- The Washington Times - Tuesday, December 27, 2005

MOSCOW — The war of words between Russia and Ukraine over gas prices escalated to new levels yesterday, as Kiev threatened to tap Russian gas shipments headed for Europe and Moscow warned that attempts to raise the rent that Russia pays to base its Black Sea fleet in a Ukrainian port would have “fatal” consequences.

The countries are locked in a dispute over plans by state-controlled Russian gas giant Gazprom to more than quadruple the price it charges Ukraine for natural gas, from about $50 per 35,000 cubic feet to $230, in line with world prices. Gazprom provides about one-third of Ukraine’s gas and has warned that it will turn off the taps Sunday if Kiev rejects the price increase.

“Relations between Russia and Ukraine have reached their lowest point since the collapse of the Soviet Union, and they are only going to get worse,” said Volodymyr Saprykin, a political analyst with the Kiev-based Razumkov think tank.

Ukraine, which has sought to have the increase phased in over several years, upped the stakes earlier this month by saying it was considering raising the $98 million in annual rent Moscow pays for using facilities in Sevastopol, on Ukraine’s southern Crimean peninsula, to base its fleet.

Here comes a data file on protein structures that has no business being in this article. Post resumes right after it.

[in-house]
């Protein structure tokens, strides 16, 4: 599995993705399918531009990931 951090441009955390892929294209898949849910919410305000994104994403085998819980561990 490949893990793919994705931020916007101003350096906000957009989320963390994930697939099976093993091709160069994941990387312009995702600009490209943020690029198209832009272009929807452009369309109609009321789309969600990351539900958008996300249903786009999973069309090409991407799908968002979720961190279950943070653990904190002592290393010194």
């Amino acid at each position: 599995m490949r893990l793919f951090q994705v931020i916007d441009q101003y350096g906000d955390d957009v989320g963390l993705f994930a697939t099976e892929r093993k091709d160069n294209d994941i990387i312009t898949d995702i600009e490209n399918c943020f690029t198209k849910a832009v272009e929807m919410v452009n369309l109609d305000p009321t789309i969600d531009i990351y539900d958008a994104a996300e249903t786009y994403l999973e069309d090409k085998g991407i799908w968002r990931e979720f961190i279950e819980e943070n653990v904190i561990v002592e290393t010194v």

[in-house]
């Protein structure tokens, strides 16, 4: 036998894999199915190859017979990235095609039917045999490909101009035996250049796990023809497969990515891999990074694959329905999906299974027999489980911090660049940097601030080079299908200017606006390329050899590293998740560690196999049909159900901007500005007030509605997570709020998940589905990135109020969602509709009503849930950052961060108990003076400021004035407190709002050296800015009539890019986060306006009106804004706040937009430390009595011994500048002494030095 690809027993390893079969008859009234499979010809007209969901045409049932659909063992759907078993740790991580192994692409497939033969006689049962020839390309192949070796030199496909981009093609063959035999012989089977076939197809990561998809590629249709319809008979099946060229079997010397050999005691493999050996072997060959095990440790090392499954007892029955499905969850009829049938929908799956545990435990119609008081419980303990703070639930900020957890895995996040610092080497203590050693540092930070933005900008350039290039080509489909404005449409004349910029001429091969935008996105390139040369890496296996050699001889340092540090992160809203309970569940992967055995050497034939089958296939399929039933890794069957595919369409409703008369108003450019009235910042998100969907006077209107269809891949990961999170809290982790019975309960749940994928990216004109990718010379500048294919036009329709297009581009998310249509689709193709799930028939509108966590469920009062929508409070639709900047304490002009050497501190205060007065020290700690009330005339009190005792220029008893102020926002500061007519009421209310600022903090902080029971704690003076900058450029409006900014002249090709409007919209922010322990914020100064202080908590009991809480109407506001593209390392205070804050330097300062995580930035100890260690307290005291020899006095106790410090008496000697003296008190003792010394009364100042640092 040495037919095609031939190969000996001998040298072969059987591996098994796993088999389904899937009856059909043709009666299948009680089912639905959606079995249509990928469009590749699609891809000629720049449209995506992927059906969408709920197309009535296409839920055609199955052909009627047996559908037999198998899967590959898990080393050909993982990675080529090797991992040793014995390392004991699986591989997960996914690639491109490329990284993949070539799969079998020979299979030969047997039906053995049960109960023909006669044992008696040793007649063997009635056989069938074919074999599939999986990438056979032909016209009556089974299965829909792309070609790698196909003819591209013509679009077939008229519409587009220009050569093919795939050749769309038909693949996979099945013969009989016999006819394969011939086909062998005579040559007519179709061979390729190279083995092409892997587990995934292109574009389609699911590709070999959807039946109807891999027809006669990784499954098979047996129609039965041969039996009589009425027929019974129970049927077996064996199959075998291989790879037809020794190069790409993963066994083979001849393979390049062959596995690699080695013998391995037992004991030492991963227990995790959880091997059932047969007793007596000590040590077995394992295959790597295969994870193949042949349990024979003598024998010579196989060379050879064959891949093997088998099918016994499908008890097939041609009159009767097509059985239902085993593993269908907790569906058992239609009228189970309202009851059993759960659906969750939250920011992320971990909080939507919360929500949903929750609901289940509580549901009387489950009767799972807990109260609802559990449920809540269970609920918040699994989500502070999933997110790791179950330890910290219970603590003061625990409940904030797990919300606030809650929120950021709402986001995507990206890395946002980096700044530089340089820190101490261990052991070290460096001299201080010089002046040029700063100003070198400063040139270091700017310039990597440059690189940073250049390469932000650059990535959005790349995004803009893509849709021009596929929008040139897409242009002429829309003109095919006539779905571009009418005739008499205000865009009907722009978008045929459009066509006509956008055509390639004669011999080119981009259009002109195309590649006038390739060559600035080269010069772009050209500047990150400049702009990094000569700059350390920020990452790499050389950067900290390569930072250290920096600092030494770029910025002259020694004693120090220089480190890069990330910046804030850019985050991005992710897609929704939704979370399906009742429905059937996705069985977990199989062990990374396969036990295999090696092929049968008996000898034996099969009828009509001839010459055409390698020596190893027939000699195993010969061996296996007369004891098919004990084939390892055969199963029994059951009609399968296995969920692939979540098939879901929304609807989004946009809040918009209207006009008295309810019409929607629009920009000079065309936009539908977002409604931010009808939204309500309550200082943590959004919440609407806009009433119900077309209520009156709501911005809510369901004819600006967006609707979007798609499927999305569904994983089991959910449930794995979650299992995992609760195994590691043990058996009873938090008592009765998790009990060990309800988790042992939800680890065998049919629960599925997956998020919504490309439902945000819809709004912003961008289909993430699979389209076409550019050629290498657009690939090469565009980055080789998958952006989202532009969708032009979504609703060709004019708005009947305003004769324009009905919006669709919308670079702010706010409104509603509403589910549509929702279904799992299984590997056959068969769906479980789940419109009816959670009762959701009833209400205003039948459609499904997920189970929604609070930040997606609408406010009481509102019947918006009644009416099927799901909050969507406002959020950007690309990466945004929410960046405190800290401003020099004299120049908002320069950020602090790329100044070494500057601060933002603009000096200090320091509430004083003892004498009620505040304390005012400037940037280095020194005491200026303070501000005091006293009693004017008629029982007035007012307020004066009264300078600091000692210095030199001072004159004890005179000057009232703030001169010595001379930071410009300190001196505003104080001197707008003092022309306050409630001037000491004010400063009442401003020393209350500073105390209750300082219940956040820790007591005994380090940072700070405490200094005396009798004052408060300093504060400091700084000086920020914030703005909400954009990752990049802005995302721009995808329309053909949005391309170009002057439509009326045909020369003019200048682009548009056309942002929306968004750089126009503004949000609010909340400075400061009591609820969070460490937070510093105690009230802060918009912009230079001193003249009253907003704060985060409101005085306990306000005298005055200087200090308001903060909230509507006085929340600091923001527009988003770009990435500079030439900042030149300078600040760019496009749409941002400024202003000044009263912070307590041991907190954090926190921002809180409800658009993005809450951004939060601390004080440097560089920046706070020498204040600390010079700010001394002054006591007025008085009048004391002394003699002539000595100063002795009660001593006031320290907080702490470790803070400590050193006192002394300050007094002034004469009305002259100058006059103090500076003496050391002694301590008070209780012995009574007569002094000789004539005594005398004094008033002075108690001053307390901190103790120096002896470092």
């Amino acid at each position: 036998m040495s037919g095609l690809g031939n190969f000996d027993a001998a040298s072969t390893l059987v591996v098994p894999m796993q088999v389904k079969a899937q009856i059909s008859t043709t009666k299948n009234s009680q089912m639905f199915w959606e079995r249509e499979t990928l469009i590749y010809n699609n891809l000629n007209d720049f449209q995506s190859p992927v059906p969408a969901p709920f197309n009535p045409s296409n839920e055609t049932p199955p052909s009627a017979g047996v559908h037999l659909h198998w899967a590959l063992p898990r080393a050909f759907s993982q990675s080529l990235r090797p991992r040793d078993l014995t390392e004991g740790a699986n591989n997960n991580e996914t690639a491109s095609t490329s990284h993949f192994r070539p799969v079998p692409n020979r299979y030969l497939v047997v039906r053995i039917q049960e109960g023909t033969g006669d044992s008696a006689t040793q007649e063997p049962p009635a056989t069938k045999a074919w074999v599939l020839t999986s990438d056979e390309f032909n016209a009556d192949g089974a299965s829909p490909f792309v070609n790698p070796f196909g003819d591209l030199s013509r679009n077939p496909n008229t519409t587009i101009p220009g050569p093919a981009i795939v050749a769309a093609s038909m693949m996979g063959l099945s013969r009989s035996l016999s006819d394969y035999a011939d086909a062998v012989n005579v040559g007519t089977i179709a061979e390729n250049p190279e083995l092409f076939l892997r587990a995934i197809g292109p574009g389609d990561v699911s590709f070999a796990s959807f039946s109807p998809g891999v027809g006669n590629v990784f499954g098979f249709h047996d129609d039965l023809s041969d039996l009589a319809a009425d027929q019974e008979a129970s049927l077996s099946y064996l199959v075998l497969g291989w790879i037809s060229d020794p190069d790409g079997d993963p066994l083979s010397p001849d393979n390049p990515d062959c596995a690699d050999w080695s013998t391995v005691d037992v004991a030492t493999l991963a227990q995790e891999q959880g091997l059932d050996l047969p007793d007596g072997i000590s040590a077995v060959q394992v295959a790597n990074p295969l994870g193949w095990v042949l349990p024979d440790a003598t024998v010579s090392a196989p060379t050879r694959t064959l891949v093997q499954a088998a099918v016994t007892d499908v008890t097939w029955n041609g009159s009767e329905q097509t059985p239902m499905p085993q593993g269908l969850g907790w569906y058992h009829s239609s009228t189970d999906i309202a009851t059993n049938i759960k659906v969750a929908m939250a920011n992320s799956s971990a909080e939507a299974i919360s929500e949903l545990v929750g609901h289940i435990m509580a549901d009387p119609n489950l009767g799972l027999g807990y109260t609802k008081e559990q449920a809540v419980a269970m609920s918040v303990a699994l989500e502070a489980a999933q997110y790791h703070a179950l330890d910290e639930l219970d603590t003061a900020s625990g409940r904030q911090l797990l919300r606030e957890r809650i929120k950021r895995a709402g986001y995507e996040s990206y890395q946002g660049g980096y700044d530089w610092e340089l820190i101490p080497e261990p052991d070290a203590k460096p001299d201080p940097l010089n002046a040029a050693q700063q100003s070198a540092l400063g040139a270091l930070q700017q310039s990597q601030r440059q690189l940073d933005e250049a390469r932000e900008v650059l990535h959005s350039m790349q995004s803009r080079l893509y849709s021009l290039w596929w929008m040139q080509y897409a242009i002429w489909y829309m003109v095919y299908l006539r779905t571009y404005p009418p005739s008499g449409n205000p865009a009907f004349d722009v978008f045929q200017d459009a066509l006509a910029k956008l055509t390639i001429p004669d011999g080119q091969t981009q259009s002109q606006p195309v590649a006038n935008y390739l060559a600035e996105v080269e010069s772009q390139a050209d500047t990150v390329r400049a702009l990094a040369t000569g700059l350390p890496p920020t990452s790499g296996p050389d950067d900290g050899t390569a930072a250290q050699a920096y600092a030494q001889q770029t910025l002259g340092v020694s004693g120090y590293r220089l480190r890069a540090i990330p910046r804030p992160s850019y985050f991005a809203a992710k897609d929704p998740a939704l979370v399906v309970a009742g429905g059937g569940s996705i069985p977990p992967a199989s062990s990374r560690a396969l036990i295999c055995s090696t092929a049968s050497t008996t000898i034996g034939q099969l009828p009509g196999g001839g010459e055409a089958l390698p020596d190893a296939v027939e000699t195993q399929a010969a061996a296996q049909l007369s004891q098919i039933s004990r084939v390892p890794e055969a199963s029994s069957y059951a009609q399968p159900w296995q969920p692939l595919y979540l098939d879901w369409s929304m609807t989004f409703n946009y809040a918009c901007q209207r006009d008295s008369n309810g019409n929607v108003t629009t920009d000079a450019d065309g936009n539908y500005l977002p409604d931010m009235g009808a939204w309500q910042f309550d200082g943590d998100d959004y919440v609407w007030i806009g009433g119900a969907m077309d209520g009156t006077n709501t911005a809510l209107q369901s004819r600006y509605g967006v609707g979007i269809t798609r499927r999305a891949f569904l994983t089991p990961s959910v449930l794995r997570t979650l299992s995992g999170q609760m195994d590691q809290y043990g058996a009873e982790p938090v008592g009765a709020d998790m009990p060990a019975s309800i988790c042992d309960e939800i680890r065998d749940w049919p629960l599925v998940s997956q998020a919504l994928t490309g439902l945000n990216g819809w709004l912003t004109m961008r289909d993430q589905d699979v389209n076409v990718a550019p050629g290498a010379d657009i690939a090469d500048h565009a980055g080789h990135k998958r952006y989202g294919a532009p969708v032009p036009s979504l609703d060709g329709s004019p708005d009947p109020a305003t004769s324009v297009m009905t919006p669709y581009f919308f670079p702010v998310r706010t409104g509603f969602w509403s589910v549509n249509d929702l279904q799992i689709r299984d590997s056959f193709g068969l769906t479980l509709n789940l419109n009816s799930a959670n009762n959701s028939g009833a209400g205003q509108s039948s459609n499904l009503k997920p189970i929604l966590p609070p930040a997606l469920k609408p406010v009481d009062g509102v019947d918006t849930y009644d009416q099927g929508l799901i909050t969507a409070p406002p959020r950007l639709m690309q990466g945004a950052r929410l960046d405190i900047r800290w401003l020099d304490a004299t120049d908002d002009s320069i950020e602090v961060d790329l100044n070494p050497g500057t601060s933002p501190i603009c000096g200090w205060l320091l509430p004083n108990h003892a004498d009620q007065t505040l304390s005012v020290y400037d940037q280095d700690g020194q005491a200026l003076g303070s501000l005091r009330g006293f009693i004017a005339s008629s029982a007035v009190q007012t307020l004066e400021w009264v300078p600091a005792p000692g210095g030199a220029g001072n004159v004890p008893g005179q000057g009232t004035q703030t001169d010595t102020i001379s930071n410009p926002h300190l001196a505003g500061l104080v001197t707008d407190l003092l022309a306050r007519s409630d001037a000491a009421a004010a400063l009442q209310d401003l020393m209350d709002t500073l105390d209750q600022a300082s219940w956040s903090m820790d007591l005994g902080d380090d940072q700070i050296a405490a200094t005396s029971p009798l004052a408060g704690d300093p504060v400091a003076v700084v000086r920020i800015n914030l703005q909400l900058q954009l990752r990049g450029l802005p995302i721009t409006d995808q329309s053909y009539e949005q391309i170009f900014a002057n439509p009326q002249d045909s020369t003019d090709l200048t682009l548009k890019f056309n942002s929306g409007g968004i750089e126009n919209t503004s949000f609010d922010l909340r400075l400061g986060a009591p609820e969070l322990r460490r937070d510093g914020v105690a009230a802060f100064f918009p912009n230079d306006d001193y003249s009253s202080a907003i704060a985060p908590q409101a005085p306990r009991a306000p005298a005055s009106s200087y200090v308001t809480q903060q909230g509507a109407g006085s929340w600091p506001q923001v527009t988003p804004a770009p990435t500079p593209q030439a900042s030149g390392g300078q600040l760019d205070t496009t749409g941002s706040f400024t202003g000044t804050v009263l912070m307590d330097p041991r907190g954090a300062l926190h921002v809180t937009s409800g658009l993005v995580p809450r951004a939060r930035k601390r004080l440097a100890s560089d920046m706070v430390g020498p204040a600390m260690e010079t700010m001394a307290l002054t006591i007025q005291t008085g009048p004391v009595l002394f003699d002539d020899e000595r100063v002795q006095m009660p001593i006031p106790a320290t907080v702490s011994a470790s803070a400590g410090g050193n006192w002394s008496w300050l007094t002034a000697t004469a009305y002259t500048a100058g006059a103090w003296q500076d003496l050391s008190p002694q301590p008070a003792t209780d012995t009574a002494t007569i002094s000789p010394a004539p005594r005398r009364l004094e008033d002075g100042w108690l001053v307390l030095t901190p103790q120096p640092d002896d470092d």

Russian Defense Minister Sergei Ivanov shot back yesterday, warning that any attempt to change the terms of Moscow’s lease would threaten agreements recognizing Ukraine’s post-Soviet borders.

“In my view, to revise these agreements would be fatal,” Mr. Ivanov said on state television.

Ukrainian Prime Minister Yuriy Yekhanurov also stoked the fire yesterday, saying Ukraine has the “unquestionable legal right” to take 15 percent of Russian gas shipments to Europe that pass through its territory as a transit fee. About 80 percent of Gazprom’s European exports pass through Ukraine, and the company supplies about half of the European Union’s gas.

Sergei Kuprianov, a spokesman for Gazprom, said any attempt by Ukraine to siphon off gas destined for Europe would be regarded as theft.

Mr. Kuprianov also denied assertions by Ukrainian Energy Minister Ivan Plachkov yesterday that a deal had been reached to phase in the price increase. Mr. Kuprianov called Mr. Plachkov’s statement “a provocation.” Russian Energy Minister Viktor Khristenko similarly denied an agreement was in place.

Russian officials insist that the gas price increase is financially justified because it will end Moscow’s long-standing energy subsidies to its former Soviet partner. But many Ukrainians see the move as punishment for the country’s pro-Western course under President Viktor Yushchenko, who was elected after the “Orange Revolution” that overthrew a pro-Moscow government last year.

Gazprom also has announced gas price increases for Georgia and Moldova, both ex-Soviet republics seeking stronger ties with the West, but has extended a deal with Belarus, which is strongly allied with Russia, that will price natural gas at $46.68 per 35,000 cubic feet.

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